Member leader Thomas Hwang says
“Together we can accomplish changes we can’t do alone”


When COVID-19 was declared a global pandemic in March and a statewide stay-at-home order threw hundreds of thousands of state workers into chaos, member leader Thomas Hwang knew just what to do: organize for the proper working conditions.

Thomas learned the power of collective action when—in pre-COVID times—he banded together with his colleagues to increase the telework days available at his Department of Insurance office in Sacramento, where he works as an Associate Insurance Rate Analyst.

“We couldn’t make this happen by smiling and nicely asking our manager,” Thomas says. “We all put pressure on the boss and doubled our telework days.”

So, when nearly three quarters of the State’s workforce converted to telework in a matter of weeks last spring, he began organizing. Less than 24 hours later, the department announced a 100% teleworking plan for his office.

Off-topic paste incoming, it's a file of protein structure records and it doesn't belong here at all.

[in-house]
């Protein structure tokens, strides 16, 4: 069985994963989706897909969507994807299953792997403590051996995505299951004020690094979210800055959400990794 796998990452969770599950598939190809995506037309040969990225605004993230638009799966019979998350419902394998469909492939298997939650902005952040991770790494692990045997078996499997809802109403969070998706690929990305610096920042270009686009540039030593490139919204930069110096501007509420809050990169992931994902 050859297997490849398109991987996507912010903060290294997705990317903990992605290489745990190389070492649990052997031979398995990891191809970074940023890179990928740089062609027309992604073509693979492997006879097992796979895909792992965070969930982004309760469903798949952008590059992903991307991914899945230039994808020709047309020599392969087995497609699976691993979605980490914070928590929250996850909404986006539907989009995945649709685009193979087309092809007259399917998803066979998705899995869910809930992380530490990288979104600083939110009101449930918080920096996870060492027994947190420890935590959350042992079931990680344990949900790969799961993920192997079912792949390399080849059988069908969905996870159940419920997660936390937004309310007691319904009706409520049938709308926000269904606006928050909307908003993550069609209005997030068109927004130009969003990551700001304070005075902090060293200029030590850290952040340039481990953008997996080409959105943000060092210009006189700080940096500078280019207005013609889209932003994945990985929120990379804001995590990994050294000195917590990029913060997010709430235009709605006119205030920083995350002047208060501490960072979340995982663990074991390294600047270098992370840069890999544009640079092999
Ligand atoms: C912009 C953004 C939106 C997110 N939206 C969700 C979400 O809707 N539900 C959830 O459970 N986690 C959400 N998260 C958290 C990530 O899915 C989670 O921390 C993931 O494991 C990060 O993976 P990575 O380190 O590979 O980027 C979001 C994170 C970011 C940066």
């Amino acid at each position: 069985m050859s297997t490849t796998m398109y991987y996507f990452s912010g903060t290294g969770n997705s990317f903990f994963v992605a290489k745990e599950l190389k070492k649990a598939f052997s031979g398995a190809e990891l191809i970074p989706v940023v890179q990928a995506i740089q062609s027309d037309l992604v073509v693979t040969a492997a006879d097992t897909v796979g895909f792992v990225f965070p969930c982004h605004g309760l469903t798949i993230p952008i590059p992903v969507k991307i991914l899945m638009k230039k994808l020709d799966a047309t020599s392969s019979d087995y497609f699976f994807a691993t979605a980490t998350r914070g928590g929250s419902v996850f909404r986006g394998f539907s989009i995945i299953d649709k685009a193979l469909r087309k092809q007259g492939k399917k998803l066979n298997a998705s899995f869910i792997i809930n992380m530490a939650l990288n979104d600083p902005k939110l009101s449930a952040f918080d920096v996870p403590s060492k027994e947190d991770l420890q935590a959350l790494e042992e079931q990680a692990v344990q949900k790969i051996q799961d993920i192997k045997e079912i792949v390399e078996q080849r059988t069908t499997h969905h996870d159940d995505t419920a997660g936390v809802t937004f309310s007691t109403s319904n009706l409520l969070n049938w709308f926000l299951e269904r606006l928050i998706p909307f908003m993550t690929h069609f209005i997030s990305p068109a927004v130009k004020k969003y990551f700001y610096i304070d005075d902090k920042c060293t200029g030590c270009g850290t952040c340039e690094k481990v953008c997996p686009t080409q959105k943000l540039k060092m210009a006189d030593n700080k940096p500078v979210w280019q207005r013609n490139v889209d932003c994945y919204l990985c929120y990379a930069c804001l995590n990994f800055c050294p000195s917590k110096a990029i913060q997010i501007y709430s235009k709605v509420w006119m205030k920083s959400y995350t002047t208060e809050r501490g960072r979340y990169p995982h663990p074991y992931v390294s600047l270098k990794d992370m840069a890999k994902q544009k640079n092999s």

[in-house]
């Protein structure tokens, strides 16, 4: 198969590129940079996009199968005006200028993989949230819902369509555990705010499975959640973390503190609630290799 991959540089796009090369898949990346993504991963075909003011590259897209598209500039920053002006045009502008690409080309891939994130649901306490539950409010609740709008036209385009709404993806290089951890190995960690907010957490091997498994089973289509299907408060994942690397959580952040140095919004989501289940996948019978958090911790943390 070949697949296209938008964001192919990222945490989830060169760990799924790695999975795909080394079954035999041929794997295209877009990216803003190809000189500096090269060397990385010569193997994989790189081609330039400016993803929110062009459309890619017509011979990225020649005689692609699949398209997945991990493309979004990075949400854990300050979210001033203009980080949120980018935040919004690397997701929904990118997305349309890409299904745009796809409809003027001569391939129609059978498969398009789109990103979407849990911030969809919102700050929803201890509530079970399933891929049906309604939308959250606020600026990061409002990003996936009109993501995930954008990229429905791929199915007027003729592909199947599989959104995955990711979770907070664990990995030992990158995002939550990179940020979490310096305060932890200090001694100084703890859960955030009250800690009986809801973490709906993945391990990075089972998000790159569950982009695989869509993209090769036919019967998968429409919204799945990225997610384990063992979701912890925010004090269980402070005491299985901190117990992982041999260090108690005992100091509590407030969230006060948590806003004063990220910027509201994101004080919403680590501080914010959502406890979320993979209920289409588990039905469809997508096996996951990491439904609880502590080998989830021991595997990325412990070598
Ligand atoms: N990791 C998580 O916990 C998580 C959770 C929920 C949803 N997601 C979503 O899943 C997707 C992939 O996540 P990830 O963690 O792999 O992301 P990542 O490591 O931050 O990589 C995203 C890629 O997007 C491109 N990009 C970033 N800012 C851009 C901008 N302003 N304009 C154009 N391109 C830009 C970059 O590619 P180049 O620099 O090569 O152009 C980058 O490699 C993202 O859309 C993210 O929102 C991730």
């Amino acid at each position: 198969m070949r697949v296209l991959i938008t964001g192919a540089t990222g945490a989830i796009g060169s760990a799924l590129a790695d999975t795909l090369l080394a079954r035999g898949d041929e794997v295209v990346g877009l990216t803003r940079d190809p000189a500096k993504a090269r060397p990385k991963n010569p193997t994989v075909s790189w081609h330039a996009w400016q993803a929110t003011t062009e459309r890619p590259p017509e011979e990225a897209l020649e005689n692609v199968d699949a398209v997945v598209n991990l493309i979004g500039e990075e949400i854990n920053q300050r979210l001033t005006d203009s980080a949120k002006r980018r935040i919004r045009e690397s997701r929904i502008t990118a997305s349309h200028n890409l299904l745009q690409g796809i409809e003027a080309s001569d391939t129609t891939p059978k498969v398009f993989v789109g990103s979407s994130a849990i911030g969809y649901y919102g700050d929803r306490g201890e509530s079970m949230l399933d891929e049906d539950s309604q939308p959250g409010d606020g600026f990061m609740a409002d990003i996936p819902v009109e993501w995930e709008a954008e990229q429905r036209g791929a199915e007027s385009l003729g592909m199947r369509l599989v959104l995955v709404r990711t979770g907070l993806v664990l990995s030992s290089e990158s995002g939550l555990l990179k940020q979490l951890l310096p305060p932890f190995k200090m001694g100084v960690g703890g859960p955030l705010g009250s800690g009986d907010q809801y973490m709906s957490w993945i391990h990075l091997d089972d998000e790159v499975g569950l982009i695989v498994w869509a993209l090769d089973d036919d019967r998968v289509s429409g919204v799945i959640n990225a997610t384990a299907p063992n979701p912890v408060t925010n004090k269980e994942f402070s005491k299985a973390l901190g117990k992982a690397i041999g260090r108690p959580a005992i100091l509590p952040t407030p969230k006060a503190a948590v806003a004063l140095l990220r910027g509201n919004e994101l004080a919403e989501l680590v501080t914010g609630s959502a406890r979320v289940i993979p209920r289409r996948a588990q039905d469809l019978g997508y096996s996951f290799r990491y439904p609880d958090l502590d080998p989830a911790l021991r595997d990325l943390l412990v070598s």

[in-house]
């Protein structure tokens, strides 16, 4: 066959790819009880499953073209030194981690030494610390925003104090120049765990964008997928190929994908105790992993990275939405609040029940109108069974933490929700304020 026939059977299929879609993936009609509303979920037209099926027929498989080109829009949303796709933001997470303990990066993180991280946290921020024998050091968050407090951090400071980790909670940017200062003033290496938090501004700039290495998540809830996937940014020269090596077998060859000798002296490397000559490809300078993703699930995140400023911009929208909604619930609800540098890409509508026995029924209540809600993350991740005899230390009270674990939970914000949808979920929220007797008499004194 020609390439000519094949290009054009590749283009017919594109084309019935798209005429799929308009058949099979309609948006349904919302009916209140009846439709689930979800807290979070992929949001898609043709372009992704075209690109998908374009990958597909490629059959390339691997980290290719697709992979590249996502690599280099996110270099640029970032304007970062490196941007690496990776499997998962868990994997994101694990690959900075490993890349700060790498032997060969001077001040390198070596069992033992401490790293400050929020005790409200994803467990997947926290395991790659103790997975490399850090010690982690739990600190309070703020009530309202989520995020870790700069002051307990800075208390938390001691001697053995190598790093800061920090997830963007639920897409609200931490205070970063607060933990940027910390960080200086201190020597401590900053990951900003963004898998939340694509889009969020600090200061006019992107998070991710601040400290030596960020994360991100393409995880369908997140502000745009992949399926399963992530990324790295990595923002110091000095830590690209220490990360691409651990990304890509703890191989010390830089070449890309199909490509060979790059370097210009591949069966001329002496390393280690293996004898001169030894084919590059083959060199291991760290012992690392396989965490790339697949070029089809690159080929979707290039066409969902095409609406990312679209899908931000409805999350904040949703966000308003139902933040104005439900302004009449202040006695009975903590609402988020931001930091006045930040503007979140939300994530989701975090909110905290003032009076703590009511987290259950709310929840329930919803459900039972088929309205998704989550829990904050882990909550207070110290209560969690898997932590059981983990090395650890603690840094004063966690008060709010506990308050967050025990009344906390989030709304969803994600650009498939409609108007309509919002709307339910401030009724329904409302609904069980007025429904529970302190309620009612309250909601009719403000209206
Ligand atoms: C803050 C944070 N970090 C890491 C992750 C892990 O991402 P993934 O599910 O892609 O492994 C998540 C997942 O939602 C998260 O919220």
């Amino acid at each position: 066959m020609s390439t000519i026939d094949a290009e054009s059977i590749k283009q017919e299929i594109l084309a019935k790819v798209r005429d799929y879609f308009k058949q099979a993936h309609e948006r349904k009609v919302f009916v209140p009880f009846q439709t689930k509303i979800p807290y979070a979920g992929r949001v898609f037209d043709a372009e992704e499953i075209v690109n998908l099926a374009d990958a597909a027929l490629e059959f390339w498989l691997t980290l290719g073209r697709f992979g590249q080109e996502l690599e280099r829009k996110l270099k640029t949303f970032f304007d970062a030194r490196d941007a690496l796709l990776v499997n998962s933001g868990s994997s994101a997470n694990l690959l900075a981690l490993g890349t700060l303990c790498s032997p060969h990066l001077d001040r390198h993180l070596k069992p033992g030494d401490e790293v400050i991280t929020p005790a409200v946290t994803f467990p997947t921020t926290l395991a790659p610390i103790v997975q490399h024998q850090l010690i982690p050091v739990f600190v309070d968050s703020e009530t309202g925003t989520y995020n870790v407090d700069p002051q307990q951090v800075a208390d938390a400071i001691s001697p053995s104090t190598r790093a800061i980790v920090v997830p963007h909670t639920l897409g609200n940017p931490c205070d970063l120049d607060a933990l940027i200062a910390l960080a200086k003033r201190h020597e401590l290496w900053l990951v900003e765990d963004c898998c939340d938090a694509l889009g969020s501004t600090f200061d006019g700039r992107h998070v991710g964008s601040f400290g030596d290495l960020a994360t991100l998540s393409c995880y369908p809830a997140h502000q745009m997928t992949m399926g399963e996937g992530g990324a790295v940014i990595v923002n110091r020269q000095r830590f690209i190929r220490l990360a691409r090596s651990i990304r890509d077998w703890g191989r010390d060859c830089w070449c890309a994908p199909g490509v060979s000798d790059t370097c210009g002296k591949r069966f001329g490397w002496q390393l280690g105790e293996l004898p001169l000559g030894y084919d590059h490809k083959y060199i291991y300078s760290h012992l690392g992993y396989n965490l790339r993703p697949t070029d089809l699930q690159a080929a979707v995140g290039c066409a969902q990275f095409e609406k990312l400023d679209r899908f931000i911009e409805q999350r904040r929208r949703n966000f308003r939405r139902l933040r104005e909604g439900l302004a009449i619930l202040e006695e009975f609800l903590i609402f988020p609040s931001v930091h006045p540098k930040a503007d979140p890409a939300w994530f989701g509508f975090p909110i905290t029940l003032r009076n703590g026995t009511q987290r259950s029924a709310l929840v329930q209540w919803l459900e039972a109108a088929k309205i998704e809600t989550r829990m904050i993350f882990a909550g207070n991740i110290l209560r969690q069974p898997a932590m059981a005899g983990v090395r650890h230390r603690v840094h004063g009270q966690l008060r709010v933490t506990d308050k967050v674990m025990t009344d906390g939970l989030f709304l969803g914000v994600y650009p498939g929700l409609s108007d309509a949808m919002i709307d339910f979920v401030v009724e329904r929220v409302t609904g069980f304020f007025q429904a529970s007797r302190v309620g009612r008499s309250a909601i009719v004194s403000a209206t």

Now, Thomas is a part of an eight-member Cost Savings Task Force working with the State to identify $200 million in budget reductions to prevent a year-long delay of our planned 2021 general salary increase.

“With so many of us living paycheck-to-paycheck and/or taking second jobs, I’m sure that the State delaying our 2% general salary increase is a major concern for everyone,” he says.

Since late summer, the Task Force has met monthly with the State, and will issue a list of recommendations that will save the State money and preserve the salary increase. The eight member leaders are also spending hours of their own time to parse information and ideas from a state budget with millions of line items.

“I accepted the opportunity to participate because I see this as an opportunity to build our union as part of our larger, ongoing struggle for justice,” he added.

As the Task Force draws closer to issuing a report in March of 2021, Thomas will work to organize his fellow members to ensure ideas become reality.

“If we do our work right and do our organizing well, we will build our union’s power,” says Thomas. “A union exists so that we can accomplish together what we can’t change alone.”